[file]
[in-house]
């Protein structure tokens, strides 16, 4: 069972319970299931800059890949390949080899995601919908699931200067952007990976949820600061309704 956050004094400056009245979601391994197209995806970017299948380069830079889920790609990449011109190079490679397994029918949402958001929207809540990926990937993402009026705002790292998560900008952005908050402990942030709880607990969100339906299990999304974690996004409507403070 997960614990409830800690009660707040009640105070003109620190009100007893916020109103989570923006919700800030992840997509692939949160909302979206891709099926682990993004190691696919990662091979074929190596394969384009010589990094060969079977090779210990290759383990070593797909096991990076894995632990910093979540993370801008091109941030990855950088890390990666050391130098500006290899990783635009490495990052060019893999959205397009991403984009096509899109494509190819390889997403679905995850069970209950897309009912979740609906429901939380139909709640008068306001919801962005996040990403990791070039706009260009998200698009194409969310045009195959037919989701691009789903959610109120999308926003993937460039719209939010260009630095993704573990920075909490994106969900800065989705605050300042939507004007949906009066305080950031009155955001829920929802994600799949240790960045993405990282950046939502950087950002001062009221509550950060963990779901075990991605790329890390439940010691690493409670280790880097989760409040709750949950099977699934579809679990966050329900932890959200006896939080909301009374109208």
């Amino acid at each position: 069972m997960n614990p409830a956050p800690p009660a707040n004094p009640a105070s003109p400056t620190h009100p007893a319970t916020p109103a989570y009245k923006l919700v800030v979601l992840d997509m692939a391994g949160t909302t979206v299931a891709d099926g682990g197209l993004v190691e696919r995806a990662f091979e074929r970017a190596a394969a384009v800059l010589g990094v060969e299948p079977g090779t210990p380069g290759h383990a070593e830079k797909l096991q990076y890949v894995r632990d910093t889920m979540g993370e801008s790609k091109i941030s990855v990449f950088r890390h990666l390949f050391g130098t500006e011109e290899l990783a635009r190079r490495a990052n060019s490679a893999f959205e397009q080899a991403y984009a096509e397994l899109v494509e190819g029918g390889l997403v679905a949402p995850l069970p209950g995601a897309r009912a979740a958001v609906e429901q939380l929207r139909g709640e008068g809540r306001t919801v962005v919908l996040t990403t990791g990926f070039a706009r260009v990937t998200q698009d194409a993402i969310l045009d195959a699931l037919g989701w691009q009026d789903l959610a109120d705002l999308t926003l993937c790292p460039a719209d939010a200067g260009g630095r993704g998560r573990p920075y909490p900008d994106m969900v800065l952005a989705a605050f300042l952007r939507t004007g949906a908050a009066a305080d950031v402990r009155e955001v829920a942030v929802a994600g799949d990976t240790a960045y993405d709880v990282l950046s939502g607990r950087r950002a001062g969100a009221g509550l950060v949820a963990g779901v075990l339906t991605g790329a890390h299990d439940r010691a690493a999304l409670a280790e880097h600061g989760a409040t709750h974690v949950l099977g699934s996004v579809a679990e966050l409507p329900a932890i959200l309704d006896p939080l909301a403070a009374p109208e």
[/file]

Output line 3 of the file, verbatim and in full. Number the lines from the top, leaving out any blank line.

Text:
């Amino acid at each position: 069972m997960n614990p409830a956050p800690p009660a707040n004094p009640a105070s003109p400056t620190h009100p007893a319970t916020p109103a989570y009245k923006l919700v800030v979601l992840d997509m692939a391994g949160t909302t979206v299931a891709d099926g682990g197209l993004v190691e696919r995806a990662f091979e074929r970017a190596a394969a384009v800059l010589g990094v060969e299948p079977g090779t210990p380069g290759h383990a070593e830079k797909l096991q990076y890949v894995r632990d910093t889920m979540g993370e801008s790609k091109i941030s990855v990449f950088r890390h990666l390949f050391g130098t500006e011109e290899l990783a635009r190079r490495a990052n060019s490679a893999f959205e397009q080899a991403y984009a096509e397994l899109v494509e190819g029918g390889l997403v679905a949402p995850l069970p209950g995601a897309r009912a979740a958001v609906e429901q939380l929207r139909g709640e008068g809540r306001t919801v962005v919908l996040t990403t990791g990926f070039a706009r260009v990937t998200q698009d194409a993402i969310l045009d195959a699931l037919g989701w691009q009026d789903l959610a109120d705002l999308t926003l993937c790292p460039a719209d939010a200067g260009g630095r993704g998560r573990p920075y909490p900008d994106m969900v800065l952005a989705a605050f300042l952007r939507t004007g949906a908050a009066a305080d950031v402990r009155e955001v829920a942030v929802a994600g799949d990976t240790a960045y993405d709880v990282l950046s939502g607990r950087r950002a001062g969100a009221g509550l950060v949820a963990g779901v075990l339906t991605g790329a890390h299990d439940r010691a690493a999304l409670a280790e880097h600061g989760a409040t709750h974690v949950l099977g699934s996004v579809a679990e966050l409507p329900a932890i959200l309704d006896p939080l909301a403070a009374p109208e």